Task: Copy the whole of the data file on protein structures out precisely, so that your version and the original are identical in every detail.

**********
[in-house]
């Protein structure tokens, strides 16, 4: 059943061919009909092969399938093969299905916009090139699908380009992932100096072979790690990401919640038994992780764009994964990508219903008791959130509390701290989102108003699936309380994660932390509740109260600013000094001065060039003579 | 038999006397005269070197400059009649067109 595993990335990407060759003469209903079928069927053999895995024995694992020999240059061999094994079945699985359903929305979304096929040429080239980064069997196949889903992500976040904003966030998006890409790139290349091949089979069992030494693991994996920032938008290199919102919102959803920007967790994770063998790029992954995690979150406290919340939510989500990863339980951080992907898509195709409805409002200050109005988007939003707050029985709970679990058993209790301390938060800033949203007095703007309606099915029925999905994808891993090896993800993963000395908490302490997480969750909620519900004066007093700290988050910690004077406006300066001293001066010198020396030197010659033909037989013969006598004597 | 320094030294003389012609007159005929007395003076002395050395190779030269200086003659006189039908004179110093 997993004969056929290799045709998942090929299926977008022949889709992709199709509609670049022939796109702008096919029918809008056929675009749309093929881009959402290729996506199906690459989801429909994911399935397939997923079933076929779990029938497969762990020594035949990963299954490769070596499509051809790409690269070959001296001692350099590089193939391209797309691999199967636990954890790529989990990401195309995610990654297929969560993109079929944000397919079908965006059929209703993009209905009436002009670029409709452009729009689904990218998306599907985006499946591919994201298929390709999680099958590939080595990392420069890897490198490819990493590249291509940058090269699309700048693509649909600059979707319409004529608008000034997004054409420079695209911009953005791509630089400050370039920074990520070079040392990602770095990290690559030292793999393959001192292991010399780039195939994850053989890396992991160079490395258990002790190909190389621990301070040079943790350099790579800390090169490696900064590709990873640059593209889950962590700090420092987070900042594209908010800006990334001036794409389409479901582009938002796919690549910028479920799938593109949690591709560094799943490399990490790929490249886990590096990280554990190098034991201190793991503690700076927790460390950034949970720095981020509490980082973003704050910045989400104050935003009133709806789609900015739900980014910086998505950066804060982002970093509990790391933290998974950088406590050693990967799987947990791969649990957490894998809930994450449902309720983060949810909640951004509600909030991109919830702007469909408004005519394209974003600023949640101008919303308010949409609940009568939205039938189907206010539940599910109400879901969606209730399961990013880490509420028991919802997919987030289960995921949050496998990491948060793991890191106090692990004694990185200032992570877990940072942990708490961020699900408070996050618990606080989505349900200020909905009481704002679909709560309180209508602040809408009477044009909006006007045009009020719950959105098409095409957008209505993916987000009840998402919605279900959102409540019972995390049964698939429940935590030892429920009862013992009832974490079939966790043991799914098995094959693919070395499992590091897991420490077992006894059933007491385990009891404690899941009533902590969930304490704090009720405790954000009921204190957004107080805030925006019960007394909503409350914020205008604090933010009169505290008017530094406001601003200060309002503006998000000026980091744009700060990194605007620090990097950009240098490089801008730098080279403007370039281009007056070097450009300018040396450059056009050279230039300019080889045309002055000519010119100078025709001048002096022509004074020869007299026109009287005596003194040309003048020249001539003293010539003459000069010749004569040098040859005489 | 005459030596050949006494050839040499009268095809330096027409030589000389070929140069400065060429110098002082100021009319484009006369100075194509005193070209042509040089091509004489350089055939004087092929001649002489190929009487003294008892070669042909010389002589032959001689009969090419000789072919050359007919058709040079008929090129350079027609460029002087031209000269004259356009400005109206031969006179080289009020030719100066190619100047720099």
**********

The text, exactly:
[in-house]
């Protein structure tokens, strides 16, 4: 059943061919009909092969399938093969299905916009090139699908380009992932100096072979790690990401919640038994992780764009994964990508219903008791959130509390701290989102108003699936309380994660932390509740109260600013000094001065060039003579 | 038999006397005269070197400059009649067109 595993990335990407060759003469209903079928069927053999895995024995694992020999240059061999094994079945699985359903929305979304096929040429080239980064069997196949889903992500976040904003966030998006890409790139290349091949089979069992030494693991994996920032938008290199919102919102959803920007967790994770063998790029992954995690979150406290919340939510989500990863339980951080992907898509195709409805409002200050109005988007939003707050029985709970679990058993209790301390938060800033949203007095703007309606099915029925999905994808891993090896993800993963000395908490302490997480969750909620519900004066007093700290988050910690004077406006300066001293001066010198020396030197010659033909037989013969006598004597 | 320094030294003389012609007159005929007395003076002395050395190779030269200086003659006189039908004179110093 997993004969056929290799045709998942090929299926977008022949889709992709199709509609670049022939796109702008096919029918809008056929675009749309093929881009959402290729996506199906690459989801429909994911399935397939997923079933076929779990029938497969762990020594035949990963299954490769070596499509051809790409690269070959001296001692350099590089193939391209797309691999199967636990954890790529989990990401195309995610990654297929969560993109079929944000397919079908965006059929209703993009209905009436002009670029409709452009729009689904990218998306599907985006499946591919994201298929390709999680099958590939080595990392420069890897490198490819990493590249291509940058090269699309700048693509649909600059979707319409004529608008000034997004054409420079695209911009953005791509630089400050370039920074990520070079040392990602770095990290690559030292793999393959001192292991010399780039195939994850053989890396992991160079490395258990002790190909190389621990301070040079943790350099790579800390090169490696900064590709990873640059593209889950962590700090420092987070900042594209908010800006990334001036794409389409479901582009938002796919690549910028479920799938593109949690591709560094799943490399990490790929490249886990590096990280554990190098034991201190793991503690700076927790460390950034949970720095981020509490980082973003704050910045989400104050935003009133709806789609900015739900980014910086998505950066804060982002970093509990790391933290998974950088406590050693990967799987947990791969649990957490894998809930994450449902309720983060949810909640951004509600909030991109919830702007469909408004005519394209974003600023949640101008919303308010949409609940009568939205039938189907206010539940599910109400879901969606209730399961990013880490509420028991919802997919987030289960995921949050496998990491948060793991890191106090692990004694990185200032992570877990940072942990708490961020699900408070996050618990606080989505349900200020909905009481704002679909709560309180209508602040809408009477044009909006006007045009009020719950959105098409095409957008209505993916987000009840998402919605279900959102409540019972995390049964698939429940935590030892429920009862013992009832974490079939966790043991799914098995094959693919070395499992590091897991420490077992006894059933007491385990009891404690899941009533902590969930304490704090009720405790954000009921204190957004107080805030925006019960007394909503409350914020205008604090933010009169505290008017530094406001601003200060309002503006998000000026980091744009700060990194605007620090990097950009240098490089801008730098080279403007370039281009007056070097450009300018040396450059056009050279230039300019080889045309002055000519010119100078025709001048002096022509004074020869007299026109009287005596003194040309003048020249001539003293010539003459000069010749004569040098040859005489 | 005459030596050949006494050839040499009268095809330096027409030589000389070929140069400065060429110098002082100021009319484009006369100075194509005193070209042509040089091509004489350089055939004087092929001649002489190929009487003294008892070669042909010389002589032959001689009969090419000789072919050359007919058709040079008929090129350079027609460029002087031209000269004259356009400005109206031969006179080289009020030719100066190619100047720099």